Version tested: PlayStation 3
After a sluggish start, the European PSN Store finally seems to be picking up speed with more and more original games added. With Xbox Live Arcade's regular Wednesday updates, and the Wii guffing out retro releases every Friday, does November's batch of bite-sized PS3 downloadery have what it takes to compete?
Remember Snake, that classic green-and-black mobile phone timewaster? Well it's back! In HD! And colour! And it's got balls! Scoff all you like, but Snake works - it's a classic arcade concept, and the fact that your mum probably has a go on her brick-like Nokia while she's waiting for the bus is testament to its lo-fi genius.
Such delicate concepts often fly to pieces when updated and weighed down with modern clutter, but Snakeball holds itself together surprisingly well.
The main change is, as the title suggests, the addition of colour-coded balls - instead of just chomping them to make your snake bigger (wahey etc) you now earn points by dumping them in a goal, or gobbing them out as projectiles. You're also much more nimble than ever before, steering your robotic serpent with analogue accuracy, a shift which suits the new score-based gameplay but rather undermines the frantic forward planning that was required when you could only turn at right angles. Still, there are loads of gameplay modes for your money - including online multiplayer for up to eight players, specific puzzle-style challenges, and a classic survival mode where you have to nosh as many balls (wahey etc) as you can before you gobble your own tail (wahey etc).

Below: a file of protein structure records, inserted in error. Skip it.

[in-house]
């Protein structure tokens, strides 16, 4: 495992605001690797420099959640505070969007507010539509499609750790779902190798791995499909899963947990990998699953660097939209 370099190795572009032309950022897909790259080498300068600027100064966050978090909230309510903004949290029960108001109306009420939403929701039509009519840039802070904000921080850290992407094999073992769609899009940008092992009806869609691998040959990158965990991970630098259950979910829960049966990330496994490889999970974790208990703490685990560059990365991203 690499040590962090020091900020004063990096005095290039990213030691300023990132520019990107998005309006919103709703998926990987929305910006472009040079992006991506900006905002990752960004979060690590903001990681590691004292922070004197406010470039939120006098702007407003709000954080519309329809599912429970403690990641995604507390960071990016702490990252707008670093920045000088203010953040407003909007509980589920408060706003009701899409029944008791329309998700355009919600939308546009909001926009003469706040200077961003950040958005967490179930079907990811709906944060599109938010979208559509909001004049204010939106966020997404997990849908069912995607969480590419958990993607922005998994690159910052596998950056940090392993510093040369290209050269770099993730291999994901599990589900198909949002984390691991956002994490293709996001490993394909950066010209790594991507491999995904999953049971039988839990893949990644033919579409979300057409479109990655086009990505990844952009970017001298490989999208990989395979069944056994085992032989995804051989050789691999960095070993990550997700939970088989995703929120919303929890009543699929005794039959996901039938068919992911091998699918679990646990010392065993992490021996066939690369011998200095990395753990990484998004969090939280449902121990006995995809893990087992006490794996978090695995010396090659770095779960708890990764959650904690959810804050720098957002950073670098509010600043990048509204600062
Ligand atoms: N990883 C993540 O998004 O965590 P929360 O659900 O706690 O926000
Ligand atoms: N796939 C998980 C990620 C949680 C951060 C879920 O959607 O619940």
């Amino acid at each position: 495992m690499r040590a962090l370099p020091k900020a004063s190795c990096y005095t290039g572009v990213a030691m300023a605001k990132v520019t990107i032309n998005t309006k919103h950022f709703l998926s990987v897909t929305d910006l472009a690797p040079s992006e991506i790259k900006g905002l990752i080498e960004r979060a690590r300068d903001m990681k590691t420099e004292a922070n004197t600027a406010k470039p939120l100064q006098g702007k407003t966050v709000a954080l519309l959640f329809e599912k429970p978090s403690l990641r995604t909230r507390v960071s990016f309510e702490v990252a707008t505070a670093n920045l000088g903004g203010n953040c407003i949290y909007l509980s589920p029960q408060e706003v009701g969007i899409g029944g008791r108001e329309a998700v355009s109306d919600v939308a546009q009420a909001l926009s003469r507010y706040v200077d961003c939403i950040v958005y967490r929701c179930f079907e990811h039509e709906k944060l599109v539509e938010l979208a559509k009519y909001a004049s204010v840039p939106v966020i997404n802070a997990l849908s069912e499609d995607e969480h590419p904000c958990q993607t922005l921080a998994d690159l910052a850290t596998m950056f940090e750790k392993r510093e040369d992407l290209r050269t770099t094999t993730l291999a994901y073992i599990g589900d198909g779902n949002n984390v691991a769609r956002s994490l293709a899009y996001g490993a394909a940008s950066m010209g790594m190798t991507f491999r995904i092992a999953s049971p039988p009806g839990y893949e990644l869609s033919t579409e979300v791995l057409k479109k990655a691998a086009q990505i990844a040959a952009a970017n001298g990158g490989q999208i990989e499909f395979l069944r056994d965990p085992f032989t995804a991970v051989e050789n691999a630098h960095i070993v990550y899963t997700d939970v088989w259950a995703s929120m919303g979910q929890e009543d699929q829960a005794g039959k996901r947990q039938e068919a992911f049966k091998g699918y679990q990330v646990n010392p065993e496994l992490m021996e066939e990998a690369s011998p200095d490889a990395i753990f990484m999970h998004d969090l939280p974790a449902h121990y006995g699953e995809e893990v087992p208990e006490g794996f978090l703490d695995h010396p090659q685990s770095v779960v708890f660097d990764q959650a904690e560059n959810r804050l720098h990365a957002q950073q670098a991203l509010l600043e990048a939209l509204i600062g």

Pitching itself somewhere between Micro Machines and Katamari Damacy, Toy Home looks like a racing game but will only disappoint those who approach it as such. You drive a little clockwork car around oversized domestic environments, with pathways and bridges formed from household objects. Coins hover and rotate, ripe for the collecting, while swirling checkpoints are scattered all around. The game funnels you towards these checkpoints with its rough track layouts, although it doesn't really matter what order you hit them in. Once you figure this out, and realise the game is more like an open arena than a strict race course, it's actually a lot of fun, pelting around these cleverly designed playgrounds. In fact, stray off the prescribed routes and you tend to find all sorts of fun little secrets and bonuses that can be earned by generally smashing and toppling the scenery.
However...the game only uses the SIXAXIS motion sensing for steering. This alone will see it crossed off many people's lists. It's certainly not the worst motion sensing game, but nor does the act of twisting and turning the joypad really suit a game where precision control is so important. Lining yourself up for a tricky bonus item, or staying on top of wobbly raised pathways, can become a real niggle. The wooliness of the steering is compounded by the destructible environments. Pretty much any item in the game can be knocked over if you hit it hard enough, and while such mayhem is part of the fun, it can also leave you ping-ponging off debris or even demolishing a ramp that was vital for completing the level. Still, it's got charm to spare and - if you don't mind wrestling with controls that occasionally leave you gritting your teeth - this is a groovy little romp.